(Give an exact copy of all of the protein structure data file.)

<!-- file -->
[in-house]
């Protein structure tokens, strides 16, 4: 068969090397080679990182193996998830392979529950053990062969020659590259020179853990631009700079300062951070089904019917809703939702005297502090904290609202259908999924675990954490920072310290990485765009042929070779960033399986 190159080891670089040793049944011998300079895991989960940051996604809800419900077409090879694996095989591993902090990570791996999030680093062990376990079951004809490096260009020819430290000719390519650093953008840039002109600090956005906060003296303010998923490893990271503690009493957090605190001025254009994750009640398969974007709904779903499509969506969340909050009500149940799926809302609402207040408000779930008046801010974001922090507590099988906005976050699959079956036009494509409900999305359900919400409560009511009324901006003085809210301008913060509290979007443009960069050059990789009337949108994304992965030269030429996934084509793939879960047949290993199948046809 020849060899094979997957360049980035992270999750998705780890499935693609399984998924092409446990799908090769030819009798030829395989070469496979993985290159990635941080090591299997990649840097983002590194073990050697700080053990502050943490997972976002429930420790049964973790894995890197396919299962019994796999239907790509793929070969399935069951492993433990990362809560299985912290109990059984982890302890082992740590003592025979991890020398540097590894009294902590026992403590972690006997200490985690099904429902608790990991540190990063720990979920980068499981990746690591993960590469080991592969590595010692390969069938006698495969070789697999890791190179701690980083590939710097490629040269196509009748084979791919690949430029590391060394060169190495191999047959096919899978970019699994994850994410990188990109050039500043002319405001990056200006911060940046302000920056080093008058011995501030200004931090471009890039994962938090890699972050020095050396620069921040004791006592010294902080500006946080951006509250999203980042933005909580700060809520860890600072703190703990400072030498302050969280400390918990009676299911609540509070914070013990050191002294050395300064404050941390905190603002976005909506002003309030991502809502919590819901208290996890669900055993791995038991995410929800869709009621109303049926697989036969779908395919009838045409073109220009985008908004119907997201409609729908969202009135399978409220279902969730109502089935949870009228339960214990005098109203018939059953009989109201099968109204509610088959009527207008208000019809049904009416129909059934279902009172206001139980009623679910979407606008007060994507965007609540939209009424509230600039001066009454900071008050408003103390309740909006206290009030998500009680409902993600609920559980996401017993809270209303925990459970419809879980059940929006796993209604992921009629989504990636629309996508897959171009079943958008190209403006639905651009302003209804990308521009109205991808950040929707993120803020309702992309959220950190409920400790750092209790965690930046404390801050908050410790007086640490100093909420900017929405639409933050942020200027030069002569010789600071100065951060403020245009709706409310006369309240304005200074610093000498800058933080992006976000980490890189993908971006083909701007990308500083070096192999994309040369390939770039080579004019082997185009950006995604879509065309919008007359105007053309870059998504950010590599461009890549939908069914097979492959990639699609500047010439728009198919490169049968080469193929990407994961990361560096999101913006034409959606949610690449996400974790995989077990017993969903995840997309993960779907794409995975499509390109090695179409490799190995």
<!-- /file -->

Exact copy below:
[in-house]
């Protein structure tokens, strides 16, 4: 068969090397080679990182193996998830392979529950053990062969020659590259020179853990631009700079300062951070089904019917809703939702005297502090904290609202259908999924675990954490920072310290990485765009042929070779960033399986 190159080891670089040793049944011998300079895991989960940051996604809800419900077409090879694996095989591993902090990570791996999030680093062990376990079951004809490096260009020819430290000719390519650093953008840039002109600090956005906060003296303010998923490893990271503690009493957090605190001025254009994750009640398969974007709904779903499509969506969340909050009500149940799926809302609402207040408000779930008046801010974001922090507590099988906005976050699959079956036009494509409900999305359900919400409560009511009324901006003085809210301008913060509290979007443009960069050059990789009337949108994304992965030269030429996934084509793939879960047949290993199948046809 020849060899094979997957360049980035992270999750998705780890499935693609399984998924092409446990799908090769030819009798030829395989070469496979993985290159990635941080090591299997990649840097983002590194073990050697700080053990502050943490997972976002429930420790049964973790894995890197396919299962019994796999239907790509793929070969399935069951492993433990990362809560299985912290109990059984982890302890082992740590003592025979991890020398540097590894009294902590026992403590972690006997200490985690099904429902608790990991540190990063720990979920980068499981990746690591993960590469080991592969590595010692390969069938006698495969070789697999890791190179701690980083590939710097490629040269196509009748084979791919690949430029590391060394060169190495191999047959096919899978970019699994994850994410990188990109050039500043002319405001990056200006911060940046302000920056080093008058011995501030200004931090471009890039994962938090890699972050020095050396620069921040004791006592010294902080500006946080951006509250999203980042933005909580700060809520860890600072703190703990400072030498302050969280400390918990009676299911609540509070914070013990050191002294050395300064404050941390905190603002976005909506002003309030991502809502919590819901208290996890669900055993791995038991995410929800869709009621109303049926697989036969779908395919009838045409073109220009985008908004119907997201409609729908969202009135399978409220279902969730109502089935949870009228339960214990005098109203018939059953009989109201099968109204509610088959009527207008208000019809049904009416129909059934279902009172206001139980009623679910979407606008007060994507965007609540939209009424509230600039001066009454900071008050408003103390309740909006206290009030998500009680409902993600609920559980996401017993809270209303925990459970419809879980059940929006796993209604992921009629989504990636629309996508897959171009079943958008190209403006639905651009302003209804990308521009109205991808950040929707993120803020309702992309959220950190409920400790750092209790965690930046404390801050908050410790007086640490100093909420900017929405639409933050942020200027030069002569010789600071100065951060403020245009709706409310006369309240304005200074610093000498800058933080992006976000980490890189993908971006083909701007990308500083070096192999994309040369390939770039080579004019082997185009950006995604879509065309919008007359105007053309870059998504950010590599461009890549939908069914097979492959990639699609500047010439728009198919490169049968080469193929990407994961990361560096999101913006034409959606949610690449996400974790995989077990017993969903995840997309993960779907794409995975499509390109090695179409490799190995």